How Does Gambling Debts Affect My Divorce

Many divorces are caused by one spouse’s alcoholism or gambling addiction. The Courts recognize that alcoholism and gambling addictions are diseases. However, in many of those divorces, the spouse’s addiction has caused the parties to suffer severe debts or financial strain. This article will focus on how a spouse’s gambling addiction can affect your divorce.

When considering gambling, if your spouse’s gambling was only done infrequently or only resulted in small amount of losses, then the court may not consider that in its decision. Generally, a court will only consider a spouse’s gambling when it resulted in large spending and/or large losses.

It is important to note, that the general rule is that marital assets are typically divided evenly and that marital debts are divided 50% to each party. Yet, if one spouse was gambling the party’s funds, the court may consider that in dividing the party’s debts or their assets. If the court believes that one spouse wasted marital assets or marital funds with their gambling addiction, then the court may grant you a larger share of the marital assets or decide that you have to pay a lesser share of the marital debt.

However, the court may also consider that you encouraged or condoned your spouse’s gambling habit. You may have gone with your spouse to the casino etc. In those situations, the court may not sympathize with your situation and decide that you only get 50% or the assets and/or still have to pay 50% of the debts.

If your spouse was engaged in gambling, then you will have to demonstrate to the court the extent of your spouse’s gambling habit and also that you did not approve of the gambling. You can show that your spouse took large withdrawals at a casino or that they charged large amounts on a credit card at a casino. If your spouse’s gambling habit was at a different venue, you can show the spending at that venue. In addition, to show that you didn’t approve of the gambling, you can produce emails or text messages.

If you are considering getting divorced, and your spouse’s gambling addiction is one of the causes of the divorce, then you need an attorney who can protect you. Visit us on Facebook to get important legal news, tips, and articles: www.facebook.com/BadanesLawOffice.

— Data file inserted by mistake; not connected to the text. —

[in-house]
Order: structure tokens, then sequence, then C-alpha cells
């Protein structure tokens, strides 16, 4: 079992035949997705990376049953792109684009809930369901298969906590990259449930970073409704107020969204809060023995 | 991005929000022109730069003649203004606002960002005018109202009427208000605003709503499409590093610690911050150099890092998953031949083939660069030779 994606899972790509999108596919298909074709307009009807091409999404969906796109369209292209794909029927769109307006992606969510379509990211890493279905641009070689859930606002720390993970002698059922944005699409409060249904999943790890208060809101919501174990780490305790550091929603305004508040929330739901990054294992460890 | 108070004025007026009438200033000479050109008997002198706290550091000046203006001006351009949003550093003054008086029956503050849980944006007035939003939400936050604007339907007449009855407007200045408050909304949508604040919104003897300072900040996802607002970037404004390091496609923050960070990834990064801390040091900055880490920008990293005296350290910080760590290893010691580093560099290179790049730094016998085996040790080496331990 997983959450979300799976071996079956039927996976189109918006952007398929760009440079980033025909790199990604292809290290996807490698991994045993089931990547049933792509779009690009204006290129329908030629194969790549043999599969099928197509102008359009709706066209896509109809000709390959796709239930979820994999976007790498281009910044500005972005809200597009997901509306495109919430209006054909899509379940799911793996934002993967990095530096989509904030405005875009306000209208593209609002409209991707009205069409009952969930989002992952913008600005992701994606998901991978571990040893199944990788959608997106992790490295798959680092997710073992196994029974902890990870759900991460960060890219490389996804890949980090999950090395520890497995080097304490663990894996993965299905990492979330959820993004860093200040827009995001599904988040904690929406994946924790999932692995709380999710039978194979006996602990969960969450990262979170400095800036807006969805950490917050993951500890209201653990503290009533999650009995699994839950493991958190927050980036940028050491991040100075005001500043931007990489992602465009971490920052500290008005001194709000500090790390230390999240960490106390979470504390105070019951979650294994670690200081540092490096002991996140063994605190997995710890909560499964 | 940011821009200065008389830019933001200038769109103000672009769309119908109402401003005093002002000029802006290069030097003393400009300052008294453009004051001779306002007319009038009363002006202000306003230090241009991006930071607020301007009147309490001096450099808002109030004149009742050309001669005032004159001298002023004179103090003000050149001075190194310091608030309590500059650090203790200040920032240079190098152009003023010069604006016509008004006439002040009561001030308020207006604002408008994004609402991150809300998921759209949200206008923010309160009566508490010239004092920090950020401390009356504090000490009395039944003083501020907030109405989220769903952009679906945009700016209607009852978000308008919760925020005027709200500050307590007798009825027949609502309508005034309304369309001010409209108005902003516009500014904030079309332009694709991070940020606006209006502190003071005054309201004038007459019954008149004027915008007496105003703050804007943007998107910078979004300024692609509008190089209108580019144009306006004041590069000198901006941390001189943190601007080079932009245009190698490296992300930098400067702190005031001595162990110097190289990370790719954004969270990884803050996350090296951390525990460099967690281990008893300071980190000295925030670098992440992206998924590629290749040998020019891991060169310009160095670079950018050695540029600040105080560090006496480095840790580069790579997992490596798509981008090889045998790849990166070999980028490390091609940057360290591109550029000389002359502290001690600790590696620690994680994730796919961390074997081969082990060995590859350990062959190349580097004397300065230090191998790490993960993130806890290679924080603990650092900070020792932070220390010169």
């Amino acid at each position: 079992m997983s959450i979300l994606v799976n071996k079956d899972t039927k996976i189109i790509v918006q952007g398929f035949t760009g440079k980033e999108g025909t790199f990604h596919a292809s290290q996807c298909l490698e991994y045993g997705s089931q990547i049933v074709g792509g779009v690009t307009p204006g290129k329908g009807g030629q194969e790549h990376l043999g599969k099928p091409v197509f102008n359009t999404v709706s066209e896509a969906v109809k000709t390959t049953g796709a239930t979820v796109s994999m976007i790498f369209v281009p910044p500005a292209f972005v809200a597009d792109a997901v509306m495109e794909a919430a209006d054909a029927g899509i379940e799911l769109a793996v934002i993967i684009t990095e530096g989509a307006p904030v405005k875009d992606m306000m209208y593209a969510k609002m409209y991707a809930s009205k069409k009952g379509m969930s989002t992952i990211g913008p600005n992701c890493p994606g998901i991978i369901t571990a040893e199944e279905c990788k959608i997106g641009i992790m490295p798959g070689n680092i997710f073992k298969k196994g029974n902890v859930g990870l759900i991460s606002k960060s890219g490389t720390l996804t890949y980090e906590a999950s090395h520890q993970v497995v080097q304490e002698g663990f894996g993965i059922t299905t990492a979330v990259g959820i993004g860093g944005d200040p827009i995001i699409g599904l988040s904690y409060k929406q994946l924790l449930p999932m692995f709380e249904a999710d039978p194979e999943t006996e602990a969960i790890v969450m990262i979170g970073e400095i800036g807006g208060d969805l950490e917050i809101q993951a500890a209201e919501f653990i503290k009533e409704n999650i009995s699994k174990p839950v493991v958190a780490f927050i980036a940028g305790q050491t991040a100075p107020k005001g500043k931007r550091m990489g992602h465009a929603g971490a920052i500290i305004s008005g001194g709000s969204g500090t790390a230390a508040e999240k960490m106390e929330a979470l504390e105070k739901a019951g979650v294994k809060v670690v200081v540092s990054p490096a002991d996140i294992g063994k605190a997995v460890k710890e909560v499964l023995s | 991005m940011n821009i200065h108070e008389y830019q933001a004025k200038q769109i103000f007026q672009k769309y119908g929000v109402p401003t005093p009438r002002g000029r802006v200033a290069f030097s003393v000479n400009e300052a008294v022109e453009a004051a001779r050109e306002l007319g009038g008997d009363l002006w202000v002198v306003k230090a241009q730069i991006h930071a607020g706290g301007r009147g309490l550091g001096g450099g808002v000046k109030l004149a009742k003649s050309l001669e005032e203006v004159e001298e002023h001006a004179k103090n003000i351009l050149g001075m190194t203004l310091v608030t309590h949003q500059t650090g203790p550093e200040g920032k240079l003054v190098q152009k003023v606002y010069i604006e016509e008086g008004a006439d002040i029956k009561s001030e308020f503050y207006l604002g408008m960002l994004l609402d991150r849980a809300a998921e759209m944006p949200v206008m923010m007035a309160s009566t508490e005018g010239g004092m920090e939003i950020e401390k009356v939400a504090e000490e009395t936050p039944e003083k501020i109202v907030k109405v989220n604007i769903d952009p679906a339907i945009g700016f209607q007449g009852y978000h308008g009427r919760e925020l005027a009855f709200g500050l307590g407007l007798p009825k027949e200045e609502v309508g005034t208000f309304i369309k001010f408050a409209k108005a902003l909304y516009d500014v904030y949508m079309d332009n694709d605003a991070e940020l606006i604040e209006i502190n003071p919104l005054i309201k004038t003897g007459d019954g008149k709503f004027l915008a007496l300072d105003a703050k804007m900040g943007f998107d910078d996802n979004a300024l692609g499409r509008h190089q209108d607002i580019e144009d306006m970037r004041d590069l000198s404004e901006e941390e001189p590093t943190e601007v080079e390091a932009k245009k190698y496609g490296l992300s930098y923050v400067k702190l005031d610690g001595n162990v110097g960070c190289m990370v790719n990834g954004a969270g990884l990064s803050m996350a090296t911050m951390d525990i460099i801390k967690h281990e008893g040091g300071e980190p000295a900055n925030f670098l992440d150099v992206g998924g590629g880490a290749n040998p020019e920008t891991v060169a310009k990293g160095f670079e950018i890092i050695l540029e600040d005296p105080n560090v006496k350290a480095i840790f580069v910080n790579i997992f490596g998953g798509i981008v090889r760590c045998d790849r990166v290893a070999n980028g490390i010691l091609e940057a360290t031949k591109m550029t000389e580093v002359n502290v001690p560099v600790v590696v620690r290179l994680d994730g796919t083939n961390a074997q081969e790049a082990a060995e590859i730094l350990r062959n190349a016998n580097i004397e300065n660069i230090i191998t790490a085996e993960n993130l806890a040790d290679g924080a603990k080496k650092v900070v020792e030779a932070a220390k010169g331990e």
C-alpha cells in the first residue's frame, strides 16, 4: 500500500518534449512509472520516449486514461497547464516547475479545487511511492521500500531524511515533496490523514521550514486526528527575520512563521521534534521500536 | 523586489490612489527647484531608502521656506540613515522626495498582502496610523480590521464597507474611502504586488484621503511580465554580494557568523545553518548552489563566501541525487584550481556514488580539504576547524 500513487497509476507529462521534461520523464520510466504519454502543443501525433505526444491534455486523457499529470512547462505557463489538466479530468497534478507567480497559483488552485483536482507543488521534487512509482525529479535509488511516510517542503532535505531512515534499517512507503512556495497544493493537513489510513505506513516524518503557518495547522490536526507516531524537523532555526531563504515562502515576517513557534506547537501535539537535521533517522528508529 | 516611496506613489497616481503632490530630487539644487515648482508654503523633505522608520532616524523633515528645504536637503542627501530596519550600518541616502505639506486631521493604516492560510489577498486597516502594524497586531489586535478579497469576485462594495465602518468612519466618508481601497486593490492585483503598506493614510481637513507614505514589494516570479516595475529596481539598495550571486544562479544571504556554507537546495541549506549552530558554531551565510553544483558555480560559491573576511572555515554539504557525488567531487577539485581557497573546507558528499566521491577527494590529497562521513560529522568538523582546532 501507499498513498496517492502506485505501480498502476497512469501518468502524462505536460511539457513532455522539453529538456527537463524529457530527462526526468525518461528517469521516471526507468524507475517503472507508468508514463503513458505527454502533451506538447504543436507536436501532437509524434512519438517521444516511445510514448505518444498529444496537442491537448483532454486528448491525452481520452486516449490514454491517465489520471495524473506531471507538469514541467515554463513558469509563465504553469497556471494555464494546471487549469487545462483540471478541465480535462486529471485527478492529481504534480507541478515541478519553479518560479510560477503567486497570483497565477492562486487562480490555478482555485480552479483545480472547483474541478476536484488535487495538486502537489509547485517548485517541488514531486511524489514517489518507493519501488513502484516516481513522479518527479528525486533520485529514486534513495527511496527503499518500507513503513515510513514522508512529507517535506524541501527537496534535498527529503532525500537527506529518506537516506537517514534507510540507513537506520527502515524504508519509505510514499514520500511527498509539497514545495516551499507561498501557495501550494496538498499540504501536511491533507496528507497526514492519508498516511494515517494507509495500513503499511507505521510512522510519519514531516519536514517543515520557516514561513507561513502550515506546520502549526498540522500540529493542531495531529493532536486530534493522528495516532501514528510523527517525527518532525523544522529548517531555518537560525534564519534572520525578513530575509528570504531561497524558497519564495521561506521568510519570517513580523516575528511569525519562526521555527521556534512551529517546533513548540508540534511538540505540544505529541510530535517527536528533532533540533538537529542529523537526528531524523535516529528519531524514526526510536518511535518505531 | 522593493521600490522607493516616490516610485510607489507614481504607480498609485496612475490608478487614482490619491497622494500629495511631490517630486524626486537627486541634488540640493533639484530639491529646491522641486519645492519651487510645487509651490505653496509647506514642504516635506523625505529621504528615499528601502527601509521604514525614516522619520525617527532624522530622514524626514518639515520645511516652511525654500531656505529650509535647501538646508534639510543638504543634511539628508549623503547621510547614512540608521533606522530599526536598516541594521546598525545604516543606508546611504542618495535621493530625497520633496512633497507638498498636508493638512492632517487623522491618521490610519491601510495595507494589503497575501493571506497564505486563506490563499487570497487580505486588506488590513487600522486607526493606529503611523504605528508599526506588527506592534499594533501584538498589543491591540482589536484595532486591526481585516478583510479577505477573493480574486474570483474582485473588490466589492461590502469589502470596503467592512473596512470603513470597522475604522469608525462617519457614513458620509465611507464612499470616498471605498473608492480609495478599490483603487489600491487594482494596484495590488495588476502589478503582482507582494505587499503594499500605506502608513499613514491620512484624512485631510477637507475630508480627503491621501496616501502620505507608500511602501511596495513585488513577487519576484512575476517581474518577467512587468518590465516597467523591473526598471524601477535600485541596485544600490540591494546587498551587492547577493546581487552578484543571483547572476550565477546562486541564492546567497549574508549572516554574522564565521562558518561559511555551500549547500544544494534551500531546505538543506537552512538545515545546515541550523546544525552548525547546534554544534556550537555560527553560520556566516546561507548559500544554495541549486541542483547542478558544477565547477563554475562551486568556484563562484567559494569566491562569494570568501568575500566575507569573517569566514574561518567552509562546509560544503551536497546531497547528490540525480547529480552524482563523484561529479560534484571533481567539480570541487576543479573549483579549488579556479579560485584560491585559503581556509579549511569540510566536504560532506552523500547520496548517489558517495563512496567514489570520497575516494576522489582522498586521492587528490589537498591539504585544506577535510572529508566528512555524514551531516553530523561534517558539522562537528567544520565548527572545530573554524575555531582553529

What to Do if Your Ex Doesn’t Have Life Insurance

In most divorce agreements, your ex-spouse may have to maintain a certain amount of life insurance. The purpose of life insurance is to provide money for child support or spousal maintenance (alimony) in case the ex-spouse dies. However, what should you do if your ex-spouse doesn’t maintain his/her life insurance policy?

First, you have to make sure that your ex is required to maintain life insurance as part of the divorce. In order for you to obligate your ex-spouse to maintain life insurance, the divorce agreement and/or the Judgment of Divorce must explicitly state: (1) that your ex-spouse has to maintain life insurance; (2) the amount of the life insurance benefit; (3) who the beneficiaries of the life insurance are: and (4) the remedy if your ex-spouse does not maintain life insurance.

Second, once it is clear that your ex-spouse has to maintain life insurance, you most likely will need to notify your ex-spouse that they are in violation (breach) of the divorce agreement and that they are to obtain a life insurance plan. Your notification letter should be very specific as to what your ex-spouse has to do. You may want to hire an attorney to write the notification letter.

Third, if, after sending your notification letter, your ex-spouse still fails to obtain life insurance, then, you may need to file a Motion with the Court, so that the Court can force your ex-spouse to obtain life insurance. The Court will determine if your ex-spouse is in violation of the divorce agreement and can force your ex-spouse to obtain life insurance or declare your ex-spouse in contempt of the divorce agreement (which may have more serious consequences, including incarceration).